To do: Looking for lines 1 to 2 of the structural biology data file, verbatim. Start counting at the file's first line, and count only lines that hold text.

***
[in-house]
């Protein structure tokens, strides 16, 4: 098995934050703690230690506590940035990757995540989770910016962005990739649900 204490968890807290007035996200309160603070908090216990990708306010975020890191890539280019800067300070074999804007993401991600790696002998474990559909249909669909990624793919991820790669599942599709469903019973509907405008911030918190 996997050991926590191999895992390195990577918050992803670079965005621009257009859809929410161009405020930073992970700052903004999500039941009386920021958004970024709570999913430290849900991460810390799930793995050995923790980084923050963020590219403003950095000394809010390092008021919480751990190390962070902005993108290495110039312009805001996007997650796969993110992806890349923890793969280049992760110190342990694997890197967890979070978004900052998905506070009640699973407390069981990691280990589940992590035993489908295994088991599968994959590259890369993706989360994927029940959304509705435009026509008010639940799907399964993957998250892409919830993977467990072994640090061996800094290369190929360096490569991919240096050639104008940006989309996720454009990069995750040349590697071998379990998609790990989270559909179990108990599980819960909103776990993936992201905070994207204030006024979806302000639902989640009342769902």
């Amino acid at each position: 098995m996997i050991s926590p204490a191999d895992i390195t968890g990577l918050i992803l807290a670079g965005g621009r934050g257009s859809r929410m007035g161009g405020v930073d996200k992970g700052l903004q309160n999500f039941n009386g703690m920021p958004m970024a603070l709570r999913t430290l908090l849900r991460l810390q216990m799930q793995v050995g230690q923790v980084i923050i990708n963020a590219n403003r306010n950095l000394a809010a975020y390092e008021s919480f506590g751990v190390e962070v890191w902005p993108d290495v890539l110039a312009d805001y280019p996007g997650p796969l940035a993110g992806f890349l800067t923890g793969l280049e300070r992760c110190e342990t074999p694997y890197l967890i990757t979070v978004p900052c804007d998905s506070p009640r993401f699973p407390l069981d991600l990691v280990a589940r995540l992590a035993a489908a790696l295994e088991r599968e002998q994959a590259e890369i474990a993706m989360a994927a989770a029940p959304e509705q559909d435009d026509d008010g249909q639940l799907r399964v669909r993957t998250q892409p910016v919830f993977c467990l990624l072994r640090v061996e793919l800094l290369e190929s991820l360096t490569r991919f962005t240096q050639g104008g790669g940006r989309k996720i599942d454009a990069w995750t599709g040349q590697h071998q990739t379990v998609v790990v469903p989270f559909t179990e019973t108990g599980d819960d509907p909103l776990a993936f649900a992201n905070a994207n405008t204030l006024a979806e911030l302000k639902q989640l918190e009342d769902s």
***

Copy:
[in-house]
């Protein structure tokens, strides 16, 4: 098995934050703690230690506590940035990757995540989770910016962005990739649900 204490968890807290007035996200309160603070908090216990990708306010975020890191890539280019800067300070074999804007993401991600790696002998474990559909249909669909990624793919991820790669599942599709469903019973509907405008911030918190 996997050991926590191999895992390195990577918050992803670079965005621009257009859809929410161009405020930073992970700052903004999500039941009386920021958004970024709570999913430290849900991460810390799930793995050995923790980084923050963020590219403003950095000394809010390092008021919480751990190390962070902005993108290495110039312009805001996007997650796969993110992806890349923890793969280049992760110190342990694997890197967890979070978004900052998905506070009640699973407390069981990691280990589940992590035993489908295994088991599968994959590259890369993706989360994927029940959304509705435009026509008010639940799907399964993957998250892409919830993977467990072994640090061996800094290369190929360096490569991919240096050639104008940006989309996720454009990069995750040349590697071998379990998609790990989270559909179990108990599980819960909103776990993936992201905070994207204030006024979806302000639902989640009342769902």